Green New Deal: Too Ambitious or Just What We Need?

Josh Collins, Staff Writer

Global warming. To many, just the thought brings up images of natural disasters, chaos, and the impending doom of humanity’s energy usage spiraling out of control. In recent events, global warming is becoming more and more relevant in the lives of many, mainly due to the rise in media coverage. To others, the idea of climate change is a myth: a falsehood that can be defined as “coincidence.” Today, public figures and leaders alike yearn to create and revolutionize a solution in order to fix this climate crisis with the utmost effectiveness.

On February 7th, 2019, Representative Alexandria Ocasio-Cortez and Senator Ed Markey released a resolution, more widely known as the “Green New Deal.” Currently, this piece of legislation is gaining much controversy as well as praise for its structure and bluntness of what measures must be taken in order to combat climate change as well as having some flaws concerning budget and the rapidness of the changes to come. This proposal covers many of the factors that are part of climate change, such as transportation, energy usage, and agriculture. Much debate has arisen from the ambitiousness of the proposal, as some of the goals involve drastic changes to things many people are currently used to. In an article by CNN, digital director Zachary B Wolf citing a main goal the Deal of “meeting 100 percent of the power demand in the United States through clean, renewable, and zero-emission energy sources.”

Another daunting factor of the Green New Deal is budget costs. In the same initial article by CNN titled, “Here’s what the Green New Deal Actually Says,” the cost of the resolution is mentioned.  “Climate change regulations suggest that it could run to $1 trillion.” This could be a bit pricey for Americans; however, how far are we willing to go to make the necessary changes? Critics also cite the cost as “between $51 trillion and $93 trillion.” This price tag, however, could be just what America needs to make actual changes and advances in reducing gas emissions and transcending into a new era of reusable energy.

The Green New Deal has left both Democrats and Republicans divided. Mainly Democrats are adding fuel to the flame by speaking out about the Deal. In recent news, Representative Alexandria Ocasio-Cortez went off at a House Financial Service Committee. Outraged, Ocasio-Cortez called out Representative Sean Duffy, who mocked efforts of the Green New Deal and even commenting, saying that “it is nothing more than an Elitist fantasy.” In a passionate monologue, Ocasio-Cortez used this not only to defend her position on the Green New Deal, and she even utilized it as a call to action to any critics of this regulation.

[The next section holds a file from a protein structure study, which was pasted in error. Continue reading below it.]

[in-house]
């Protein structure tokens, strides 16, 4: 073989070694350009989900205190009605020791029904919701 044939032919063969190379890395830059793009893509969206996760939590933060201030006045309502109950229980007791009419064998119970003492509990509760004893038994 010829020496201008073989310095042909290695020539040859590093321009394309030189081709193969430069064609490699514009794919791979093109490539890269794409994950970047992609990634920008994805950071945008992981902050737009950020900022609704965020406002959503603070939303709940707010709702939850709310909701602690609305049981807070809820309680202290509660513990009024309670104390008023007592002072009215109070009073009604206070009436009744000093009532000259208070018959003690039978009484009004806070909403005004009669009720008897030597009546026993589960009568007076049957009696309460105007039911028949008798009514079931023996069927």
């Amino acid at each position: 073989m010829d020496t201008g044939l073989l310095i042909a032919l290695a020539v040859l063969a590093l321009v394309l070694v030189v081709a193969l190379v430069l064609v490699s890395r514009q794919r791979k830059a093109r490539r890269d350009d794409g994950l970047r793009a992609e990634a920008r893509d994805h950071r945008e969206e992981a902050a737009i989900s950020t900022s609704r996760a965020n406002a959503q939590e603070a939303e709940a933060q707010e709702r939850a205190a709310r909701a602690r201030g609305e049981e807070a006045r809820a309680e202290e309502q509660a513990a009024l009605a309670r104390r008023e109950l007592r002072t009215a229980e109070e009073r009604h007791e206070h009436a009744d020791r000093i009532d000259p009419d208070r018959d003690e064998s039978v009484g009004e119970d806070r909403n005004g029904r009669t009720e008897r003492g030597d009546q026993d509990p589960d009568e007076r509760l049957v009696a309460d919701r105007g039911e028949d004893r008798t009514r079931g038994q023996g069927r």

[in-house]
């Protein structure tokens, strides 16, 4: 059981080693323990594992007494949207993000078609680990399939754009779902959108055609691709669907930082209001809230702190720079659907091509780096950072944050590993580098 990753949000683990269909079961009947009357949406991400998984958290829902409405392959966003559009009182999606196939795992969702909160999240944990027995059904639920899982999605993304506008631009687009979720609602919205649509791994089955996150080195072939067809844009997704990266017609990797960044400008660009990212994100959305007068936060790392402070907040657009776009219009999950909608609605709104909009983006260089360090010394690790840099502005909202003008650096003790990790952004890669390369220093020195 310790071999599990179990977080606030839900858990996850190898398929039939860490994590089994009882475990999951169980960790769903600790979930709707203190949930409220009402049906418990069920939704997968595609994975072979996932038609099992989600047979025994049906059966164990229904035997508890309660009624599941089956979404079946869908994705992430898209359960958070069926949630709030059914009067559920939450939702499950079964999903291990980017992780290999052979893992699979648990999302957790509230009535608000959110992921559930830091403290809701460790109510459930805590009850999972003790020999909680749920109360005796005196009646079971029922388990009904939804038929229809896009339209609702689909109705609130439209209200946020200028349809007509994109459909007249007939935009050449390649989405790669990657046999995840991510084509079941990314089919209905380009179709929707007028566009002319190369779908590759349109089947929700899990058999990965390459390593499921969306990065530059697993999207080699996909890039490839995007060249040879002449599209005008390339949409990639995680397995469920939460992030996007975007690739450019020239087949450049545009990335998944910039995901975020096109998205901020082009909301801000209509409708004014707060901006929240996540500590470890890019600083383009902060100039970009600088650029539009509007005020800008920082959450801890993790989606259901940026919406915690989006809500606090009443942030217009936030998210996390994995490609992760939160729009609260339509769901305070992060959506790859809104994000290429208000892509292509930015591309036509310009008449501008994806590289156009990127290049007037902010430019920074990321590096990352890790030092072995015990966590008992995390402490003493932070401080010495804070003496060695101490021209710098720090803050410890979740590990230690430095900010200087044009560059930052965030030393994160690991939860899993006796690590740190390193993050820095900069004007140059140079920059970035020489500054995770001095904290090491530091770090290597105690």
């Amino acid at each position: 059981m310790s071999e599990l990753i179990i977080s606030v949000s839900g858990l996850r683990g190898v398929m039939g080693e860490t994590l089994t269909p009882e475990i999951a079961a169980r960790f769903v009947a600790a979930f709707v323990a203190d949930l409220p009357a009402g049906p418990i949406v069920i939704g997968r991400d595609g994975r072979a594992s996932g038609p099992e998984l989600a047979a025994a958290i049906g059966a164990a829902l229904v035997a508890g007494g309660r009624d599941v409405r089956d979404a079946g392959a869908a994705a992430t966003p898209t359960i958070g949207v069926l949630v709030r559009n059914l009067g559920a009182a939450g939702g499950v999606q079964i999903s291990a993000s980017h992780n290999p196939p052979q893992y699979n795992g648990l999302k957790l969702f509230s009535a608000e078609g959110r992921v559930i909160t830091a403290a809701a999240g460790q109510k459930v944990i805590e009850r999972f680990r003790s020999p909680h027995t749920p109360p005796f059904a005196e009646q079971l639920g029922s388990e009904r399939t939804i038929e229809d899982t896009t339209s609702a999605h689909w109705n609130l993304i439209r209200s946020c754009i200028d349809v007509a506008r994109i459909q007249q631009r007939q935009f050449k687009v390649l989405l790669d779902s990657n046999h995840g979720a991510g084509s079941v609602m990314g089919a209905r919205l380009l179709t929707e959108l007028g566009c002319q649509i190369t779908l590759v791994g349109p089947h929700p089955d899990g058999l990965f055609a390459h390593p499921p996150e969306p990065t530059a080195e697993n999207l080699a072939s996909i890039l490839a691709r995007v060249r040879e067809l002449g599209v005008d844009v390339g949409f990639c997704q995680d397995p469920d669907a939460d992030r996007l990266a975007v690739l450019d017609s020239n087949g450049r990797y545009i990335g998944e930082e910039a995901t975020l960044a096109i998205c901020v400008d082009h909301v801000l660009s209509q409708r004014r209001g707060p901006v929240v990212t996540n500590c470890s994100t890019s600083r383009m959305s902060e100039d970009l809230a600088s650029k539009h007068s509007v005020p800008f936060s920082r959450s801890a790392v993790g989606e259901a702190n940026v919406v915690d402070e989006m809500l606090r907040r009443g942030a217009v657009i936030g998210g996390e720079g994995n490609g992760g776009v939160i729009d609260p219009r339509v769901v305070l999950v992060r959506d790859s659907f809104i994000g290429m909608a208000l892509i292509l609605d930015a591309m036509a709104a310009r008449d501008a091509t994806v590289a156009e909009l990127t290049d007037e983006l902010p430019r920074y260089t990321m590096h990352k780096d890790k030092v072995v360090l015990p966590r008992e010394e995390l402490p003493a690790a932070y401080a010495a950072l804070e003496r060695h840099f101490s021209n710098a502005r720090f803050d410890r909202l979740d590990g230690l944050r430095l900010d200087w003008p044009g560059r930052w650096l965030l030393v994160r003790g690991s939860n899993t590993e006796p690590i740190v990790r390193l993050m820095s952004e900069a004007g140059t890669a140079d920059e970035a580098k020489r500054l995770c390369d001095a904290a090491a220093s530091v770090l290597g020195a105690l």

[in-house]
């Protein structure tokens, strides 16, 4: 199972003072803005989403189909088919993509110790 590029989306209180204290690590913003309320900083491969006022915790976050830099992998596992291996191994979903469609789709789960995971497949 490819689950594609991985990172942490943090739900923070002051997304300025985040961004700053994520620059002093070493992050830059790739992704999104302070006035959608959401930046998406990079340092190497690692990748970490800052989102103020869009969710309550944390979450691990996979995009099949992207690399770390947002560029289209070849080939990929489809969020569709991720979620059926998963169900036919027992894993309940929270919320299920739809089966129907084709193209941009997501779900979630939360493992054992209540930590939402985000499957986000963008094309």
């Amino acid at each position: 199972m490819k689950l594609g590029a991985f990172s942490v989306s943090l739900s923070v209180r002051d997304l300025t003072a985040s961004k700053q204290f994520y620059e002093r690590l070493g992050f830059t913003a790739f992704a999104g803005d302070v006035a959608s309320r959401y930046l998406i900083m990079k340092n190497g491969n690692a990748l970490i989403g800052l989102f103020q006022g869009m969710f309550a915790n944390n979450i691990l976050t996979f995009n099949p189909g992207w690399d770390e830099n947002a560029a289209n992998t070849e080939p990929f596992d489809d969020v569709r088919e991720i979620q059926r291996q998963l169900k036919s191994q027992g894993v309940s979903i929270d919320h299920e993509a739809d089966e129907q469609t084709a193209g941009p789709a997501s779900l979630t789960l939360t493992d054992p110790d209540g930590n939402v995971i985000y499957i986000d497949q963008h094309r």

Even some Democrats were a bit skeptical of this Deal. House Speaker Nancy Pelosi, publicly talked about her own skepticism towards the Deal. Eventually, however, at a recent public event, she came out in favor of the Deal.

What could the Green New Deal mean for regular people? In this small but mighty 14 page resolution, it lists off what would be altered as a result of its implementation. The plan talks about all the reforms that would be made with ideas such as renewable energy, smart grids, transportation, cows/agriculture, and many more.  In theory, the plan sounds doable, but it is going to take a lot of work. Benefits are also cited as a boost in job opportunities, collaboration with agricultural companies and systems, and an increase in pay. In reality, there is a lot of backlash behind it. According to the Green New Deal, all of these changes would ideally want to be finished within the next decade. That means a humongous reform of buildings, laws, transportation systems, and our environment. Basically, everything would have to change in order to fit this new criteria. The Deal even calls for, by the end of a decade, a 100% end to all fossil fuel emissions in the US alone. The US has the 2nd highest emissions in the world. This is why the critics arose to try and argue the cost and the actual effectiveness of the Deal in its entirety. The Green New Deal is getting the much needed publicity; however, to many, it seems a bit too outrageous of a feat to take on.

The Green New Deal might be an ambitious challenge, yet it is still worth attempting. Sweeping the issue of climate change under the rug won’t solve the problem. Although it is a costly project to take on, it would be worth every dollar in order to maintain humanity’s only home. This is the course of action that needs to be taken in order to ensure that our future is not ravished by global weather catastrophes, contaminated water, and unclean air. This will be a revolutionary task that could make or break the United States as a whole, as both political parties are divided against the Deal. Both parties must unite for the greater good and see the bigger picture: that climate change will not fix itself if no attempt is made. This “elitist” plan helps the United States in so many ways and could even economically benefit many Americans. The Green New Deal is the plan that we have needed for years, and we need it now.